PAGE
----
1. Curb appeal, the window to your home. You have 10 seconds to make an impression. Keep the grass well-watered and mowed. Have your trees trimmed. Cut back overgrowth. Plant some blooming flowers. Store toys, bicycles, roller-skates, gardening tools. If necessary, replace your front doors hardware, paint the door and trim painted. Be sure the numbers on your home are visable and replace if dateD, an inexpensive face lift. Sweep the porch and the front walkway. Are you exterior lights dated? If so, replace or paint them. Always keep your lights on after dark!.
2. If you’re not using it, put it away! SIGHT, SMELL, SOUND. If any one of these senses is offended in your home that is ALL the potential buyer will remember! Buyers have to be able to see themselves in your home. If your home has too much furniture, overflowing closets, crowded kitchen and bathroom countertops or lots of family photos or collectibles on display, potential buyers won’t be able to see your home. Get rid of anything you don’t need or use. They know you’re moving so boxes in the basement or garage, stored neatly, are not a problem. To eliminate bad smells, bathe your pets, freshen the cat litter box frequently, shampoo your carpets,vacuum daily, dry clean your drapes, and empty trash cans, and recycling bins. Place open boxes of baking soda in smell-prone areas, and refrain from cooking fish or strong-smelling foods. Introduce pleasing smells by placing flowers or potpourri (soft scents, you don’t want anything to floral or overwhelming) in your home and using air fresheners. Baking a fresh or frozen pie or some other fragrant treat is another common tactic.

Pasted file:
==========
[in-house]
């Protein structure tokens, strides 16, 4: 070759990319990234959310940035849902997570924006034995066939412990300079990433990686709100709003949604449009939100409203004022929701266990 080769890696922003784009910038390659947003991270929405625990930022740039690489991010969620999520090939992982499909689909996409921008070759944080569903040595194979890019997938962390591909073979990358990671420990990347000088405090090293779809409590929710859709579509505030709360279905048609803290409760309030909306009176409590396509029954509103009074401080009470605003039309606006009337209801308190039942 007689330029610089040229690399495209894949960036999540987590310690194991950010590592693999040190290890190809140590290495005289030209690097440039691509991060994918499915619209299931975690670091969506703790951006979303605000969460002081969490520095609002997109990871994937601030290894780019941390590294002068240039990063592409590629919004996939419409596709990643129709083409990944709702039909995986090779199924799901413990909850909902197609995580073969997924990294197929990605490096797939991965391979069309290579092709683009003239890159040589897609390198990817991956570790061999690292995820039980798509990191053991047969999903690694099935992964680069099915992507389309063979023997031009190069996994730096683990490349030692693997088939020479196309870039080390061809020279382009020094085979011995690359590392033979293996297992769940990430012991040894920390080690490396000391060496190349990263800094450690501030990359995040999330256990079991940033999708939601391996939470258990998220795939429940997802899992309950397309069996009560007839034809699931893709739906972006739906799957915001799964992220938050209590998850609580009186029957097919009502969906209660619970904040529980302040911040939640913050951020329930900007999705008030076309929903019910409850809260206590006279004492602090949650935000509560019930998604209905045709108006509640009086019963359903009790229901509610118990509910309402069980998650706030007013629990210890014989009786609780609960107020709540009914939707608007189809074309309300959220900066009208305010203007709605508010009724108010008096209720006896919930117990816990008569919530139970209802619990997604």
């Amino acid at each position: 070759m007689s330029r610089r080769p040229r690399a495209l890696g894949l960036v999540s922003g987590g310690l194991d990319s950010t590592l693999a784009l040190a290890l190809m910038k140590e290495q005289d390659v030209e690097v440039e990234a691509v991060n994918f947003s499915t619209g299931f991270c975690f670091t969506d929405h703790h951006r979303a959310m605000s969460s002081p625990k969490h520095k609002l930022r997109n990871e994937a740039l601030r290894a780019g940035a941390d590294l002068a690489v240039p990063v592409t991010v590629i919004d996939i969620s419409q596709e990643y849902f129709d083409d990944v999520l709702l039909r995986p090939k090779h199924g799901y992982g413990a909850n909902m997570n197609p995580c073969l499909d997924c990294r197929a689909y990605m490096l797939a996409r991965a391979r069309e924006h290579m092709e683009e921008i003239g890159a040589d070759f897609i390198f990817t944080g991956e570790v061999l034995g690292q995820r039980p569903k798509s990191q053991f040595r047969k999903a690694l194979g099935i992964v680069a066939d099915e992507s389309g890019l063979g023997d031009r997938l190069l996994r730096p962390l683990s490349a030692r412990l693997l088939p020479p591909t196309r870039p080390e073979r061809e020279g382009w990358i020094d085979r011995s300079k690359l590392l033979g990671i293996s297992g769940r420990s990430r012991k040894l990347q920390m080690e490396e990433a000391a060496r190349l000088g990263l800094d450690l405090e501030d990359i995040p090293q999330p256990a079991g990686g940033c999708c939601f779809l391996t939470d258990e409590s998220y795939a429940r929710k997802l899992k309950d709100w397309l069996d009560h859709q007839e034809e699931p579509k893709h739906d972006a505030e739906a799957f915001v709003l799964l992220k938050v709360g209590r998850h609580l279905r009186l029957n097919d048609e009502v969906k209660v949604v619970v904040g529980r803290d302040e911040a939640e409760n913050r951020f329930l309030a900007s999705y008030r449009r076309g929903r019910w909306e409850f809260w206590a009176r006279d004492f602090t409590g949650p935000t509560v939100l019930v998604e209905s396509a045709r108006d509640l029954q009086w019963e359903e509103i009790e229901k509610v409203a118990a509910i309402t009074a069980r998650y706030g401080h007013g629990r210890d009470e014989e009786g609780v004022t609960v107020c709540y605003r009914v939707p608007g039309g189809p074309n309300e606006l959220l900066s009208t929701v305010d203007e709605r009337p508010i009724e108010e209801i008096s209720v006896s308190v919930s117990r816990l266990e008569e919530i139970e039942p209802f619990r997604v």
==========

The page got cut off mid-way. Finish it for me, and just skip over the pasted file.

4. Fix it! Buyers expect everything in their new home to operate safely and properly. Picky buyers definitely will notice-and likely magnify — minor maintenance problems you’ve ignored for months or even years. Leaky faucets, burned-out light bulbs, painted-shut or broken windows, inoperable appliances and the like should be fixed before you put your home on the market. These repairs may seem small, but left undone they can lead buyers to question whether you’ve taken good care of your home.
5. Don’t overstage. Sometimes setting the tables with your fine china, silver and napkins can be a little much. Fresh flowers, clean towels, freshly made beds and everything in it’s place sets the stage.
6. Become the buyer. View your home as if you were there for the first time. What do you notice? How do you feel about what you see? Does the home seem inviting? Well-maintained? Would you want to buy this home? Your answer should be an enthusiastic yes!